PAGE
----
Risk assessments should consider chemical mixtures rather than individual substances, Chemtrust says (ENDS Report 411, p 45 ). Currently, several phthatlate plasticisers implicated in male reproductive problems are being considered individually for authorisation under the EU’s REACH chemicals regime.
Over the past 60 years, testicular cancer, undescended testes and hypospadias, where the urethral opening is on the underside of the penis, appear to have been on the rise in western countries, while sperm counts are falling.
The speed of change suggests environmental factors such as lifestyle or chemical exposure are the cause, the report says. These health problems described collectively as testicular dysgenesis syndrome are thought to be linked, and may be caused by disrupted male development during pregnancy.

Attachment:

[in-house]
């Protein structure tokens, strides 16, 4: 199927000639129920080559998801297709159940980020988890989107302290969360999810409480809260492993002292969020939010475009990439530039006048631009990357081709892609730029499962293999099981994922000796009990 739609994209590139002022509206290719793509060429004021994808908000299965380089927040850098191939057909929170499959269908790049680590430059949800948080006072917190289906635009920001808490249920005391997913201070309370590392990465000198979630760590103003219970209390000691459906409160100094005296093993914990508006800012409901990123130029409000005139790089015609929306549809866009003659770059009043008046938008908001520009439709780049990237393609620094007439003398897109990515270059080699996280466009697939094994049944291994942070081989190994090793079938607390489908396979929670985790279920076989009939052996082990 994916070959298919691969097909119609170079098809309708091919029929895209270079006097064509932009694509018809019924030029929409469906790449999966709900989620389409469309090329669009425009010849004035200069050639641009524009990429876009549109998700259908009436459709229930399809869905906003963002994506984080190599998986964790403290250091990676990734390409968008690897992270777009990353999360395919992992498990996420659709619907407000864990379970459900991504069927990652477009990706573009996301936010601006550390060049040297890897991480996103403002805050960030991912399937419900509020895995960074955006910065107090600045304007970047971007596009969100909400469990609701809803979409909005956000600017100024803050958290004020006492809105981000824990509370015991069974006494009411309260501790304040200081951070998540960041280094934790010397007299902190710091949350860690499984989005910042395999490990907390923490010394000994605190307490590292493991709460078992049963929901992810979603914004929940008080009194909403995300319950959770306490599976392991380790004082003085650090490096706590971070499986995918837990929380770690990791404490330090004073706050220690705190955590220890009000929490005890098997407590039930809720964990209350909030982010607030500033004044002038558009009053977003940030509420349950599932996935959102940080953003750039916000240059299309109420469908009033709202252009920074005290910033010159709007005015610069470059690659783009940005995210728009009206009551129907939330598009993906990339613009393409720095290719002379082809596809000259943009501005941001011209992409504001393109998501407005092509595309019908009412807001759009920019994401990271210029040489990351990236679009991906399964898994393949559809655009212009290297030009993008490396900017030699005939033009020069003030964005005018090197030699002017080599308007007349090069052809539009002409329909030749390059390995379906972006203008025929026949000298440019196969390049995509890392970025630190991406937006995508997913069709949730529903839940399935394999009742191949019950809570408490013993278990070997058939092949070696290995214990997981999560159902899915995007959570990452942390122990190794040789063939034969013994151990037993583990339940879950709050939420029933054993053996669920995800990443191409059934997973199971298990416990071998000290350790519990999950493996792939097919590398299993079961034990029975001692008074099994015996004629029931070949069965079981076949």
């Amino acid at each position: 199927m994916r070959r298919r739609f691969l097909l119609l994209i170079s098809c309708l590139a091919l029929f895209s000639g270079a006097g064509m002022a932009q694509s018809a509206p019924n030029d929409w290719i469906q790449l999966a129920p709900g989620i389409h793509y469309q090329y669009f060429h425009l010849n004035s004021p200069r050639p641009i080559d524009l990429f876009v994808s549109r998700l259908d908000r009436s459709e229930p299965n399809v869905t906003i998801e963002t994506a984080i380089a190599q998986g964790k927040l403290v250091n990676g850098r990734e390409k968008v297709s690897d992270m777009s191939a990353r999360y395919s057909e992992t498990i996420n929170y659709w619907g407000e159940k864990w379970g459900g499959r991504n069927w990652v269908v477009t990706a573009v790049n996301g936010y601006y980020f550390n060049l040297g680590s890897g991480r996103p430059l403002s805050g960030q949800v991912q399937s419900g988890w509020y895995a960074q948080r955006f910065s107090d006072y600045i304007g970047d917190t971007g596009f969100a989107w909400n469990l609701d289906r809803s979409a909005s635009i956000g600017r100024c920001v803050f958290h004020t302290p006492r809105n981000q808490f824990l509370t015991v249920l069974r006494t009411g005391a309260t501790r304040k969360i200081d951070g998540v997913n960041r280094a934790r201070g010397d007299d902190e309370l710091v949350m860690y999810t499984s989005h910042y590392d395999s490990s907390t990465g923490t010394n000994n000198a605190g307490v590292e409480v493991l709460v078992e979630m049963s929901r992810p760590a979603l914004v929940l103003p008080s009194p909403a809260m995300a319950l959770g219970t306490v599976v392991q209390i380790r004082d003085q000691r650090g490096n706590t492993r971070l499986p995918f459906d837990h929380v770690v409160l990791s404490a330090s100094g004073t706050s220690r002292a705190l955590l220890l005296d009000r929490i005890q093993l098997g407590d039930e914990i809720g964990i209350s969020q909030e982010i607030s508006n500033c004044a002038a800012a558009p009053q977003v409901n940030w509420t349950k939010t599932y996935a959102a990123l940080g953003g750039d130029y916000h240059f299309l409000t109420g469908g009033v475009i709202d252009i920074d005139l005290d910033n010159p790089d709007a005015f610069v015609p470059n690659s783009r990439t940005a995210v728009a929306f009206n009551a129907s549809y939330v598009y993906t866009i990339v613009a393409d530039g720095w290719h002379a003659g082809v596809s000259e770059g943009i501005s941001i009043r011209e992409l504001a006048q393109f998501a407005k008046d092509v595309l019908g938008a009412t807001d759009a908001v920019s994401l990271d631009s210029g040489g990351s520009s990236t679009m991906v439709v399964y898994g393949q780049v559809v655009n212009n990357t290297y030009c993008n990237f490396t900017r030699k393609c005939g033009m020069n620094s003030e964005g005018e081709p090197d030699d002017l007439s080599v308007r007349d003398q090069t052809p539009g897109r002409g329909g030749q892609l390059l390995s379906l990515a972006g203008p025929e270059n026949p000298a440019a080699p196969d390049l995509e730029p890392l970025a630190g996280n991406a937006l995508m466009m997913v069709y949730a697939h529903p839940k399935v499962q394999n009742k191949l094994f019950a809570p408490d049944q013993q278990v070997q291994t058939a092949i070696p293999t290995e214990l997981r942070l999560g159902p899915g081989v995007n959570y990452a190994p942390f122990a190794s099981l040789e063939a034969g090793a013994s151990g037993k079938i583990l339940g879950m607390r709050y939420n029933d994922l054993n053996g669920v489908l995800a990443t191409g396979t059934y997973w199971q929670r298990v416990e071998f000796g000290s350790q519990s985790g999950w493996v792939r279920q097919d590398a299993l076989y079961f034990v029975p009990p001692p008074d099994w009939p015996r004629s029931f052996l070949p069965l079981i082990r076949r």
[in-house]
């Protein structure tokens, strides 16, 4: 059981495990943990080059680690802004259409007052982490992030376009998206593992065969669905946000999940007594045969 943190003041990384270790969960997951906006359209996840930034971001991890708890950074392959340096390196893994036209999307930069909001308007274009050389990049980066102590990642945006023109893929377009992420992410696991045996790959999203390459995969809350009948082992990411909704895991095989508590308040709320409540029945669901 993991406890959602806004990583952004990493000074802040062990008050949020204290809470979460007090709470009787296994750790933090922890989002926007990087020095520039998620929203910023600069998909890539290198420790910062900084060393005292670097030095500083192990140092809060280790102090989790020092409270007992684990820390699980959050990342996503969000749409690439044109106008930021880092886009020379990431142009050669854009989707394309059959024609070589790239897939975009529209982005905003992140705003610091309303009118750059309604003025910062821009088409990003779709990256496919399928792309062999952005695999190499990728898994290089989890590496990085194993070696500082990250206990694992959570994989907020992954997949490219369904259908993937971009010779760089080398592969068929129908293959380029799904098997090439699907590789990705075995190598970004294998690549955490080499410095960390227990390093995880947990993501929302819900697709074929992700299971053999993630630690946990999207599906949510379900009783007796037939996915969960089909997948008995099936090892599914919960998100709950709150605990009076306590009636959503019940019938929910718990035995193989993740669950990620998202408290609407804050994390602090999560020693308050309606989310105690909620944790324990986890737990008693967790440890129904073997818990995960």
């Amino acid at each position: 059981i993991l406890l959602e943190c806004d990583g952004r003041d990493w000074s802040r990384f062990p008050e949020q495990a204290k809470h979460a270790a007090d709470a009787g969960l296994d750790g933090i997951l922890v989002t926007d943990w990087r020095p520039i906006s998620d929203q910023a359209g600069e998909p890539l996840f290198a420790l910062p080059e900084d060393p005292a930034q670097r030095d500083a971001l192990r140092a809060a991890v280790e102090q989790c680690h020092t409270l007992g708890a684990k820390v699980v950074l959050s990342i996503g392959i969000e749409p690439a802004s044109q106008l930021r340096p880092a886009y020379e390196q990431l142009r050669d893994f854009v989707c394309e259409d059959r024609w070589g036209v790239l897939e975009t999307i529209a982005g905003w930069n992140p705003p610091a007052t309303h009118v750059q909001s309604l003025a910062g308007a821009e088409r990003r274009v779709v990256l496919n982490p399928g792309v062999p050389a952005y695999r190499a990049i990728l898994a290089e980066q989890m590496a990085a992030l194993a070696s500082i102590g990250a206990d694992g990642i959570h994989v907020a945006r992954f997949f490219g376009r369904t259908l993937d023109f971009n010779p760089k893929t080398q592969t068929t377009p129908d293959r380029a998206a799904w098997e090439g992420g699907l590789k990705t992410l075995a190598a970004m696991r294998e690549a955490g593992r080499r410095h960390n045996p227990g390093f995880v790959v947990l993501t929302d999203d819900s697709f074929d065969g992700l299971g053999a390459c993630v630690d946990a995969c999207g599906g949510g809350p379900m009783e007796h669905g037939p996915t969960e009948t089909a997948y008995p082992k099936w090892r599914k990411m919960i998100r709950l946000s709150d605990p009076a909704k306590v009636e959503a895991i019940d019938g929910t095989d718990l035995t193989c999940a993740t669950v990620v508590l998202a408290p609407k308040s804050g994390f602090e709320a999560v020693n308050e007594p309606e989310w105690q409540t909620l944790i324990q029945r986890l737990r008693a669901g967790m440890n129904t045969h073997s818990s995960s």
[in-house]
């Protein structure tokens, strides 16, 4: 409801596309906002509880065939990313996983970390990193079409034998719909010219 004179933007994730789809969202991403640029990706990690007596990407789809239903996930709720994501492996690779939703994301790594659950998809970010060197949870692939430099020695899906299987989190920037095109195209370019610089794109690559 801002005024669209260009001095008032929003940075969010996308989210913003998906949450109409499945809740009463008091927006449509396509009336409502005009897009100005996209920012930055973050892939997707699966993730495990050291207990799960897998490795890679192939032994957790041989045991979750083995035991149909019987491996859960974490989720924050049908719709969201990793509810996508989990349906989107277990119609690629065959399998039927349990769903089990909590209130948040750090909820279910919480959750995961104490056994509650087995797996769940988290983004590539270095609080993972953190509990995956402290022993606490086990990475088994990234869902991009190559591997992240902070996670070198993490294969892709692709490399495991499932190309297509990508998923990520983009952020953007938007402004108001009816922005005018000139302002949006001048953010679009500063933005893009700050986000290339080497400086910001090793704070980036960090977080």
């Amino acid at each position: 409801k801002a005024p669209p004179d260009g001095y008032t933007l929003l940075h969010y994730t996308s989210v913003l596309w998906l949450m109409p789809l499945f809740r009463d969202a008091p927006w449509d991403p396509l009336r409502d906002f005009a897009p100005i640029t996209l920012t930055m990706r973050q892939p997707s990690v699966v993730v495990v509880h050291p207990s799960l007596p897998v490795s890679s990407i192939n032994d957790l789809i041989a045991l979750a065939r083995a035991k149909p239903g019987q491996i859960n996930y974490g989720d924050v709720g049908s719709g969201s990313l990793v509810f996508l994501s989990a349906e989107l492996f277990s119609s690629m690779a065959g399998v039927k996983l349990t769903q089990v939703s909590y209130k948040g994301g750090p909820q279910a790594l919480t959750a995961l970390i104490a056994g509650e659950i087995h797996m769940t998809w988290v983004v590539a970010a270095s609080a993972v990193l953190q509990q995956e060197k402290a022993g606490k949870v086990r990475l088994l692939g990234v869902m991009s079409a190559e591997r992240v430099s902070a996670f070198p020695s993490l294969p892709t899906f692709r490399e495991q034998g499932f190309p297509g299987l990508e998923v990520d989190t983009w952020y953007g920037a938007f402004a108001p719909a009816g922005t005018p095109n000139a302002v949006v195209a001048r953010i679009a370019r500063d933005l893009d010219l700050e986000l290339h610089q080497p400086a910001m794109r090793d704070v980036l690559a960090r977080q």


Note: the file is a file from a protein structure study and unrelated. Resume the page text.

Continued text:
Testicular dysgenesis can be induced in laboratory animals by exposing them to endocrine-disrupting chemicals such as phthalates and certain pesticides. Chemical mixtures at low doses that are individually inactive can act together to cause a cocktail effect (ENDS Report 404, p 28 ).
But there are practical and ethical obstacles to proving cause and effect in humans the authors say. The report concludes "data suggest that exposure to environmental chemical mixtures probably accounts for a proportion of cases of cryptorchidism [undescended testes] and hypospadias".
It was written by Professor Richard Sharpe of the Medical Research Council’s Human Reproductive Sciences Unit in Edinburgh.